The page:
Guatemala presented special problems, because, according to Eisenhower and his advisers, it had already succumbed to Communist intrigue. How could the United States reverse this situation without wielding the type of big stick likely to incur the resentment of others? To someone who had presided over Mark Clark's covert mission to North Africa, the ULTRA secret, and Operation Double-Cross, the answer was evident—you do it clandestinely. World War II made Eisenhower an avid proponent of the intelligence establishment, and one of his initial reorganization projects after becoming president was to solicit his former wartime associate James H. Doolittle to "act as Chairman of a panel of consultants to conduct a study of the covert activities of the Central Intelligence Agency." The president instructed Doolittle to "insure, insofar as practicable, that the field of clandestine operations is adequately covered," and he added, "I desire that your report be made to me personally and classified TOP SECRET." Dwight Eisenhower believed covert operations were a crucial component of realizing United States foreign policy objectives, but they were effective only if they were used correctly and judiciously. Later, with great pride, he would look back at the Guatemalan coup as an operation that had been well conceived and well executed.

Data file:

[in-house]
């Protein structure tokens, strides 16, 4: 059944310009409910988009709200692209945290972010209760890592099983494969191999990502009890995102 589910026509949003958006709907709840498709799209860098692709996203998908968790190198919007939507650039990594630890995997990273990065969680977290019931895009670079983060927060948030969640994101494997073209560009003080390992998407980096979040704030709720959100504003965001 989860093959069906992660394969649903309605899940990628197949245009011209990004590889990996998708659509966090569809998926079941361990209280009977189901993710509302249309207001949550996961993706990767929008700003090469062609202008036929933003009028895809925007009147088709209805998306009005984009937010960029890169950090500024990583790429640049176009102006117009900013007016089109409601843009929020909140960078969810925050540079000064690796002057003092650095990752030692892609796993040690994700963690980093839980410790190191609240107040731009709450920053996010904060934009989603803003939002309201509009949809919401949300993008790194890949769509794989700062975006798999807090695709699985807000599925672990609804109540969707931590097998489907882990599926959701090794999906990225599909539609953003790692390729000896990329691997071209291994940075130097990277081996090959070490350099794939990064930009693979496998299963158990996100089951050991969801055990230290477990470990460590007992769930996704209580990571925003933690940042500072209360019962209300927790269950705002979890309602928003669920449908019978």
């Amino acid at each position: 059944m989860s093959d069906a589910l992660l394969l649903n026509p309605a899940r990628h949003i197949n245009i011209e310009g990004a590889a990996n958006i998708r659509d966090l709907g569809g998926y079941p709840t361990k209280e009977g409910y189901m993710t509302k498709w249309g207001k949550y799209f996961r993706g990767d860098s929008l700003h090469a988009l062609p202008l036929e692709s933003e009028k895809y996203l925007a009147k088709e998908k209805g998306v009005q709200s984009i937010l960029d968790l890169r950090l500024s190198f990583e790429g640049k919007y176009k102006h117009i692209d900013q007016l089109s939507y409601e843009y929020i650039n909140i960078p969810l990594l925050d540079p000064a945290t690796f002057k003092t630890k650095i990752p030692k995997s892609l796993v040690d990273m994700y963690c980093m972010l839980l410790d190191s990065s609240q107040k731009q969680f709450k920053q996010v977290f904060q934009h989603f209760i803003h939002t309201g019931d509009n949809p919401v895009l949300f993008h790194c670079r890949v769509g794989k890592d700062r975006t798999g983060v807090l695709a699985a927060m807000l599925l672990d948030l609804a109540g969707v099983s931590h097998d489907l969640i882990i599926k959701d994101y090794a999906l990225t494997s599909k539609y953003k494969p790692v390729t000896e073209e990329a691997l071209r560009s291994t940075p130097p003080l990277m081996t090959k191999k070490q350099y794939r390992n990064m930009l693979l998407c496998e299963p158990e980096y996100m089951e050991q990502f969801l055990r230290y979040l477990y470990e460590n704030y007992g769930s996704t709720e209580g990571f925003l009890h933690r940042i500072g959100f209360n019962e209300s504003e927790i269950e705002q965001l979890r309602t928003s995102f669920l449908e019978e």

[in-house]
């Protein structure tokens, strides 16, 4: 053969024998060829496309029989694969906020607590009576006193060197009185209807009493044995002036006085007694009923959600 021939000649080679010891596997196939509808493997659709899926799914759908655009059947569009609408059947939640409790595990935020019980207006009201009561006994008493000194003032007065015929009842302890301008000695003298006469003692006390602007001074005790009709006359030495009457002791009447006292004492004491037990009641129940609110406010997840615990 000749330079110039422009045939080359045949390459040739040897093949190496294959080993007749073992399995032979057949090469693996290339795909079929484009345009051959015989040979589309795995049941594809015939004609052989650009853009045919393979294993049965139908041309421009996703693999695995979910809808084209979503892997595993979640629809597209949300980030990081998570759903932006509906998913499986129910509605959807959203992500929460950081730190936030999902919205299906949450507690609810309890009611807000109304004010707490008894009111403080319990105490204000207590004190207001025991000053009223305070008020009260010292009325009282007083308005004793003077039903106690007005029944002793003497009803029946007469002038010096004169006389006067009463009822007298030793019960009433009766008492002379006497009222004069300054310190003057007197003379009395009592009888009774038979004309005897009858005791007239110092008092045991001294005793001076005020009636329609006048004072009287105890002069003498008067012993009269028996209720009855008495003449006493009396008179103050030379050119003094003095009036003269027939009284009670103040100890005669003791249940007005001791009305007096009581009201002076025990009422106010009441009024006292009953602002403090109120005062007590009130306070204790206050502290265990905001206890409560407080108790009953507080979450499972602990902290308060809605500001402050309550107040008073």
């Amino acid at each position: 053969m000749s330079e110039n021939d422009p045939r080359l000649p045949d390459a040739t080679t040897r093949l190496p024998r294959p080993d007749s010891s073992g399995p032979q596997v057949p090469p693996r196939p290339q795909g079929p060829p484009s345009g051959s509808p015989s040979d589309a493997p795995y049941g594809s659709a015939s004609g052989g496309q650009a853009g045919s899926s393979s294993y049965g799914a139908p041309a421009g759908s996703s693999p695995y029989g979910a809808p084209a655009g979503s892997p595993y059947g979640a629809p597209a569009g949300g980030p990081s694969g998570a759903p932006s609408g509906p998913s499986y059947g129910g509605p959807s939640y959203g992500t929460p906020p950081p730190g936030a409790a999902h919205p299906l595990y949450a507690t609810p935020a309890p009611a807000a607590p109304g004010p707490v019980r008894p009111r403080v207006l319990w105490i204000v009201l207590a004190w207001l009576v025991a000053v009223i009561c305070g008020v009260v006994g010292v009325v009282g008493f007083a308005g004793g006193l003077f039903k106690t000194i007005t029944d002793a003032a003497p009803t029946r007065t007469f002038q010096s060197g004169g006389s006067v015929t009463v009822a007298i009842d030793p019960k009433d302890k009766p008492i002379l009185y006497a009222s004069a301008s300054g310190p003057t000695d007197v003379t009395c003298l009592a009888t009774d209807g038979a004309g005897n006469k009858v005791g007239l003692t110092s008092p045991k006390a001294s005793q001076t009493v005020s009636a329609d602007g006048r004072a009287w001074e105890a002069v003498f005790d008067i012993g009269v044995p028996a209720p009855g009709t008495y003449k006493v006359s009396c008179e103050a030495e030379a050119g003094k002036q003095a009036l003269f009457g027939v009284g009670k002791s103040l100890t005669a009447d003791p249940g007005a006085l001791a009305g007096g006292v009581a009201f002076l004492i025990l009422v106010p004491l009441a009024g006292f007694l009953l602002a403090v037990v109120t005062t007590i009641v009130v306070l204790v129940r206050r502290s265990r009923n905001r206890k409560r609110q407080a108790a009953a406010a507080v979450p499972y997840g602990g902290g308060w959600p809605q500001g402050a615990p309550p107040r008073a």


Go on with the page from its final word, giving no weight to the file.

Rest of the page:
The extreme anti-Communism of the other member of the administration's foreign policy-making tandem, John Foster Dulles, has been much more widely noted. His hard-line attitudes developed from deep-seated theological, philosophical, and intellectual beliefs, as well as from profound concern for the political impact of McCarthyism. The son of a Presbyterian minister and former leader of the Federal Council of Churches, Dulles viewed the cold war as a confrontation between two antithetical universal faiths: Christianity against atheism. By the end of the Second World War, he had concluded that there could be no reasonable compromise with the Soviet objective of world domination and, as noted, he was particularly sensitive to the potential threat in Latin America. He assiduously studied the writings of Lenin and Stalin, comparing them to Hitler's Mein Kampf. Even after Stalin died in 1953 and his immediate successor expressed an interest in peaceful coexistence, Dulles remained girded for a permanent global struggle. His severe critic Townsend Hoopes is probably not far off the mark when he asserts, "He seemed to require temperamentally a form of communist opposition whose goal was no less than the total conquest of the world in the most literal and physical sense."